In writing my recent book, <ASIN: 0985314494> or <ASIN: B00GWTM998> (Kindle), I wanted to show how a certifiable American hero, who lived one of the great adventures in the history of mankind, walking on the moon, can afterward lose his way to the point that he can be seduced and manipulated by a ruthless financier seeking to take over the airline that recently employed that former astronaut.
Here's an excerpt:
J. Stephen Girard’s office was traditional in a way the French monarchy might have envied. The men took seats on facing twin Louis XVI settees that were ornately carved and upholstered in patterned silk brocade. Besides the settees, two exquisite commodes adorned with gold rococo scrollwork stood against the walls. Girard’s desk was a large Boulle writing table, trimmed with bronze mounts; it was at least two hundred and fifty years old.
All this was lost on the astronaut. He was a scientist, most comfortable with mechanics and quantitatively determinable matters, things as they were in the most basic operational and measurable sense. Despite the mystery that surrounded Girard, Craig Merrill’s first impression of him was quite unintimidating. He seemed to be the familiar sort of wealthy man who could command the presence of sports figures or movie stars or astronauts and then attempted to ingratiate himself with them. But in the next moment Merrill was forced to make a brutal reappraisal.
"Colonel, I will come to the point," Girard intoned. "Your personal finances are in disarray, and you have no present prospect of employment. As I understand it, all your debts, including the twenty-five thousand dollars loaned to you by Western Shore Savings Bank, now come to about forty-five thousand dollars."
Merrill sat bolt upright. "My debts are my own business."
"As a matter of fact they are mine as well," Girard responded with a half-smile. "One of our subsidiaries controls that bank."
Merrill’s hand moved unconsciously to smooth his thinning hair. "If you want your money back, it might take me a few days until I put out the word for some job offers, but you can be sure that—"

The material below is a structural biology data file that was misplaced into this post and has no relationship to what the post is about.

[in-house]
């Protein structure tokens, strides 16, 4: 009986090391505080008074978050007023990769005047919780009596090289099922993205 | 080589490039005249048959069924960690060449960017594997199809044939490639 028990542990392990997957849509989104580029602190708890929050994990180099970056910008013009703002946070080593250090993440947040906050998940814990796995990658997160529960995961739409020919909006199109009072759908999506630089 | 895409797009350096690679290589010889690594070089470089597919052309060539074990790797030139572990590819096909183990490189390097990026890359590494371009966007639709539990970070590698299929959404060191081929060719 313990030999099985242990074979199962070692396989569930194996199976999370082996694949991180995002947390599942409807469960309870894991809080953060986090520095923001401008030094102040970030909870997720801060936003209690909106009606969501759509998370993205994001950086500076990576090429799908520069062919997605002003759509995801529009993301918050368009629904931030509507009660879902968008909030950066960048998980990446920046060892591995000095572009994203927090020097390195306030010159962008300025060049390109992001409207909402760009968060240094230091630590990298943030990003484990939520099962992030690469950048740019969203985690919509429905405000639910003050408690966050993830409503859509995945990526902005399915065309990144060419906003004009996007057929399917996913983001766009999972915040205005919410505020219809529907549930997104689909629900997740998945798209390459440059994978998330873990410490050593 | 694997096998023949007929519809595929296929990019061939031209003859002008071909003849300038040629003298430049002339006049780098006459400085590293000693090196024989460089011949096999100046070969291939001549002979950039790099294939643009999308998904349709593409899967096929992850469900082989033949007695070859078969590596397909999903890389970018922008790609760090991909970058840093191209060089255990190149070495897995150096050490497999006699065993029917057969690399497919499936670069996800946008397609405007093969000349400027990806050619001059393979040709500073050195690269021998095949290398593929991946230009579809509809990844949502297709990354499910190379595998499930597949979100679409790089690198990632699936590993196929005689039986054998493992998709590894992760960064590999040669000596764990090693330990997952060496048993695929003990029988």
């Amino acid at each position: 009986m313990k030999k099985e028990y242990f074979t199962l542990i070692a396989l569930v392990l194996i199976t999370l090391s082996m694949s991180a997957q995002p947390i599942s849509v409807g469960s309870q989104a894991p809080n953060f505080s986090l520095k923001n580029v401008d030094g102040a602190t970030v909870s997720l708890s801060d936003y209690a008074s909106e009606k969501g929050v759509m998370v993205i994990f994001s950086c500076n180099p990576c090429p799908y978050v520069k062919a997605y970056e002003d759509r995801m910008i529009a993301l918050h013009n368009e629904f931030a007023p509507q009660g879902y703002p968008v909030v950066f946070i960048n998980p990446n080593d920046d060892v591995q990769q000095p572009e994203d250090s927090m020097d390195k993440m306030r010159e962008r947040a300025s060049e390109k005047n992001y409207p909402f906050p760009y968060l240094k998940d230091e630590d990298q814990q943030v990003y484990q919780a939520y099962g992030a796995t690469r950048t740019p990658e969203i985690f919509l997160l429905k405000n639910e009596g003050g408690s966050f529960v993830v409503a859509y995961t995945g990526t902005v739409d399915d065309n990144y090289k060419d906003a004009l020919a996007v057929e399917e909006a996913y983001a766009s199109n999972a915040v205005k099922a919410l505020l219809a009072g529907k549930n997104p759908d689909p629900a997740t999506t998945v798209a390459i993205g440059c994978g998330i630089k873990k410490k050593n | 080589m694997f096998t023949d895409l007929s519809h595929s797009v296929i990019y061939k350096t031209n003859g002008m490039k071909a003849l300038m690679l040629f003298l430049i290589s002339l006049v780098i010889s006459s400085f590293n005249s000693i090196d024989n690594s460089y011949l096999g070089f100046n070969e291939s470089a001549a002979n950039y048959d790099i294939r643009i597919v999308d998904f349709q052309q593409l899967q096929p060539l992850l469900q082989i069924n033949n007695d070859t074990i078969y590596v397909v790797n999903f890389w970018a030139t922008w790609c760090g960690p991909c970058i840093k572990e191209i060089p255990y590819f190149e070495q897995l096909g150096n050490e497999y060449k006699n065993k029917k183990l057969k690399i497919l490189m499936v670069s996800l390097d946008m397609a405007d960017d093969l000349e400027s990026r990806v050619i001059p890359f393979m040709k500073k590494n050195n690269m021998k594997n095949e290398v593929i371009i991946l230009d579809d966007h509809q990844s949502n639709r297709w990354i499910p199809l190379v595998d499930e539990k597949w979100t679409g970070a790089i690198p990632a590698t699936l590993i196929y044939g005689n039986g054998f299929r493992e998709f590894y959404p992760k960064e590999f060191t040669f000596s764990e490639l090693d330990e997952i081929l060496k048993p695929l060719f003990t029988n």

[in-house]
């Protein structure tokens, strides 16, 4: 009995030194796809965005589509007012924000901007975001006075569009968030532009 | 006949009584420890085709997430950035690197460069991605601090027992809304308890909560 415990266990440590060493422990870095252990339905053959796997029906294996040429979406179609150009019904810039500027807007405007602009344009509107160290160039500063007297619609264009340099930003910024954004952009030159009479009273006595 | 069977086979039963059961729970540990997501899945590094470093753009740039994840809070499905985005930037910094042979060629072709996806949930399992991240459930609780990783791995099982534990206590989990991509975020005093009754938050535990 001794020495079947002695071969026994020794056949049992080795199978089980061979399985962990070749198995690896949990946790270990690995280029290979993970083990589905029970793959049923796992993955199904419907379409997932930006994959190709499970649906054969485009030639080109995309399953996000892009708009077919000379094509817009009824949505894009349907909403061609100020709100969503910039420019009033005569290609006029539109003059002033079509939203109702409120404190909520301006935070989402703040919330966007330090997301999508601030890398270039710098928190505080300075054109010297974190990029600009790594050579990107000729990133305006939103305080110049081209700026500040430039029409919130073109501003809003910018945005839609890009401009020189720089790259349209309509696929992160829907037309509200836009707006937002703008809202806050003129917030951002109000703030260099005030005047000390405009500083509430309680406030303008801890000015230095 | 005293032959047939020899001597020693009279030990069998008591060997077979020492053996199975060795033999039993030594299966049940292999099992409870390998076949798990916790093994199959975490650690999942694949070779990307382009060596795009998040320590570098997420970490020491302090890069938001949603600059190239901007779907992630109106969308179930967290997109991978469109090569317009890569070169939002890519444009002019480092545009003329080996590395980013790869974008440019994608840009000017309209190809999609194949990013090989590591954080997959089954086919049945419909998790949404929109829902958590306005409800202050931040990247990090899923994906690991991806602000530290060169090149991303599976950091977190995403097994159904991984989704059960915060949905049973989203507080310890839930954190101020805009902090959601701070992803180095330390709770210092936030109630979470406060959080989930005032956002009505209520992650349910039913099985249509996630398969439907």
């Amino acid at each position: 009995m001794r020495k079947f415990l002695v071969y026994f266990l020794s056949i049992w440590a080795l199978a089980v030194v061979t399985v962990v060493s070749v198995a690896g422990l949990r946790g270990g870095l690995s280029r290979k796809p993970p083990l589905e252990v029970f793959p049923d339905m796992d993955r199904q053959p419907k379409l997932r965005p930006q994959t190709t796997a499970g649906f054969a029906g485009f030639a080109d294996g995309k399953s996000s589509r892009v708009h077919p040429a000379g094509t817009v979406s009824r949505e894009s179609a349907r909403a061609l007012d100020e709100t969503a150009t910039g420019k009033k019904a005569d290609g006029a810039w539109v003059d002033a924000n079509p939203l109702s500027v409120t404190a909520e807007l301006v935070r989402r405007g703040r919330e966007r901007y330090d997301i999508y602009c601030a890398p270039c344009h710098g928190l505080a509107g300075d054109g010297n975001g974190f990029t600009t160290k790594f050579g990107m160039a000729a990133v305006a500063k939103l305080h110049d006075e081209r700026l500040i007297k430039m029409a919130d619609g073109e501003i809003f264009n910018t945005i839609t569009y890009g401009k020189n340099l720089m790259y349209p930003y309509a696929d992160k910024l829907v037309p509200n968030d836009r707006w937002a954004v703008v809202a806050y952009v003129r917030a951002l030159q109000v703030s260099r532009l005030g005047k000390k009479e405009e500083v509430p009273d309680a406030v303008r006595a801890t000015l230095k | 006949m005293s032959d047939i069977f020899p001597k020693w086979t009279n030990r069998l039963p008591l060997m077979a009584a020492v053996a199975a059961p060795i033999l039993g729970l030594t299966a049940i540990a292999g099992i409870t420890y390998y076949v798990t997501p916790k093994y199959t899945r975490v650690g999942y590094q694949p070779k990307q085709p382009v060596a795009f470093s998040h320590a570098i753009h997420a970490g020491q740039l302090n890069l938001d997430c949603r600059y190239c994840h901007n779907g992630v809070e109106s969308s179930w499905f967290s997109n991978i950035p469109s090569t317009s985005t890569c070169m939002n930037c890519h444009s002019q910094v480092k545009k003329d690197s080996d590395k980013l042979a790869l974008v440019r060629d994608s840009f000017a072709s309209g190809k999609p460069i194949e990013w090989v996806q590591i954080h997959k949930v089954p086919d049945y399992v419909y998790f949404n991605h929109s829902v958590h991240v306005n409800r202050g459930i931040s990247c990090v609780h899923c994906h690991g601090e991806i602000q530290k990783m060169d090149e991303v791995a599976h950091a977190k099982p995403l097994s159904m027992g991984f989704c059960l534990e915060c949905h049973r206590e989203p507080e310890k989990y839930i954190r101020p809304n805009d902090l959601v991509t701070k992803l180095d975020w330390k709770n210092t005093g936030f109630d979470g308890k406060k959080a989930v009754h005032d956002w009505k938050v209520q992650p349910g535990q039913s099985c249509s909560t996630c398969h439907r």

Girard answered quietly, but his words cut like a razor. "People would check into your credit rating, the controversy you instigated at Global Universal, the personal problems you have had, and what might be termed your present stability!"
Merrill stood up, his face flushed.
Girard halted him. "Before you make up your mind to leave, Colonel, let me tell you what I am prepared to offer." . . .
The hundred-thousand-dollar figure had a visible effect on Merrill, who dropped back onto the settee. . . .
Girard continued. "Despite your . . . excesses, I believe you are capable, and you understand airplanes and airlines. That will prove helpful to both of us. If my plans work out, you could be president of Global Universal within a few months. At times you will be called upon to do some little thing toward that end."
"Like what?" Merrill asked, but he was unable to mask his desire with wariness.
"Today we will announce at a press conference your association with Faranco and mention that you are also advising us on our investment in GUA. We own a good deal of its stock, and so that would be understandable."
"Sure, that’s fine."
Girard leaned forward slightly for emphasis. "Then you’ll mention how concerned you are about the safety of passengers riding GUA planes, and that you want to get to the bottom of the crash to find out why passenger safety is being jeopardized."
Merrill tried to object. "I fought for a lot of things in private, but we were arguing then about a matter of degree, not outright negligence. How can I—"
"The stock’s price will go down. When we finally make our move, dissatisfied or frightened GUA stockholders will welcome us with open arms—if they haven’t sold out long before that point." Girard leaned back. "Those are my terms." The words carried the finality of a steel vault slamming shut.
Read more: <ASIN: 0985314494> or <ASIN: B00GWTM998> (Kindle).